She emphasizes that, in her culture, a woman was not the “cypher” – or, in a vernacular translation that would ring more familiar to modern ears, the “doormat” – that Europeans rumored her to be. Many women were respected by their husbands. She accords partial credit for the Arab conquest of Zanzibar to her great-aunt, who risked her life by disguising herself in men’s clothes and inspecting military outposts.

When she refers to “slaves,” she seems to exclude the servants called “eunuchs” and to consider slaves as a separate category. Plantation slaves performed physical labor or menial tasks. They were exempt from the Ramadan fast, generally having “no religion at all.” Princess Salme is an apologist for slavery, acknowledging that, while the slave transport was rough and slaves were subjected to corporal punishment, slaves were treated better by Arabs than they were by Westerners, having relatively little work and expecting to be freed after about ten years rather than sold to a new master. She believes that this slavery is a necessary institution, as “the black race cannot be induced to work, but only forced.” (Her mother was Circassian, so she was one of her father’s lighter-skinned children.) She does not refer to any of the slaves by name.

Eunuchs are also omnipresent in her recollections. “The slender and weak eunuchs are likewise on horseback,” she recalls, while “the black slaves, however, are on foot.” It was a eunuch who instructed the five-year-old children to ride horseback at Bet Il Mtoni; at Bet Il Watoro, her riding instructor was a eunuch named Mesrur. The chief eunuch Djohar was allowed into the treasury with her father and helped him assign jewelry gifts to wives and children. The chief eunuch was also responsible for the ceremonial shaving of an infant’s head and for assigning slaves to each concubine. Eunuchs perfumed the rooms with a rare fragrance called oud (agarwood) and sprinkled women, including visiting European women, with attar of roses.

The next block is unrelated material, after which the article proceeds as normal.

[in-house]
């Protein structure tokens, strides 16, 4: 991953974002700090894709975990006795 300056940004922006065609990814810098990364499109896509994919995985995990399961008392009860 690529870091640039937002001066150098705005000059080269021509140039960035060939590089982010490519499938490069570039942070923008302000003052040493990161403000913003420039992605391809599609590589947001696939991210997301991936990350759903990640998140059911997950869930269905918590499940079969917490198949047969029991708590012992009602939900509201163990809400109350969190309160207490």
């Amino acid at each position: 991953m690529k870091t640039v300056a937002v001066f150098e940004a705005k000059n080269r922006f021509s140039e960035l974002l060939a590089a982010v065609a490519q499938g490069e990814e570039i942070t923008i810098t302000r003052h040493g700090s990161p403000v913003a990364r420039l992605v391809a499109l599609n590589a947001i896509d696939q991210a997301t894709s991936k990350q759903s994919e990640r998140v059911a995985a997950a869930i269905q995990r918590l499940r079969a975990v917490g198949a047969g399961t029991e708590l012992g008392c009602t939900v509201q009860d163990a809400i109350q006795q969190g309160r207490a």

In her father’s audience-chamber,

“a detachment of negro guards came first; then a number of young eunuchs headed by the chief eunuchs; behind these my father, followed by his sons, the youngest closing up the column. In front of the entrance to the braze the guards and eunuchs formed into double line, through which my father, with his sons, passed into the chamber. All rose to salute him, and the same order of procession was repeated when he retired from the assembly.”

Her father would verbally settle disputes. If the business was “petty,” it might be decided by the chief eunuch, who also had the authority to declare that lengthy proceedings would have to continue the next day. Such an impressive ceremonial display was also performed when the family gathered in their grand piazza, “the trim and well-armed eunuchs being ranged at some distance in rank and file along the gallery.”

After her father’s death, family life changed forever when there was a rivalry between her brothers: the generous Madjid and his would-be usurper, the cruel Bargasch. She joined a women’s faction that sided with Bargasch. The violent rebellion failed, and many slaves died as a result of her and her sisters’ efforts. Bargasch was banished to British India. Madjid was lenient with the princess and her sisters, but their family relations were forever altered, the family having become permanently factionalized.

Some time later, Princess Salme met a German man who was on business in Zanzibar. She became pregnant and traveled north with him to Aden (in present-day Yemen), where she was baptized as a Christian and married him, changing her name to Emily Ruete. They continued to Hamburg, where she bore three children over the course of three years, until he died in an accident. Years after that, she was able to bring her children to visit her home country of Zanzibar, which is where her story ends. Her memoirs afford a glimpse into a little-understood nineteenth-century culture.

A carved door in Stone Town, the historic part of Zanzibar City. Photo by Eirik Newth from Oslo (2004) © Creative Commons Attribution 2.0 Generic license Wikimedia Commons.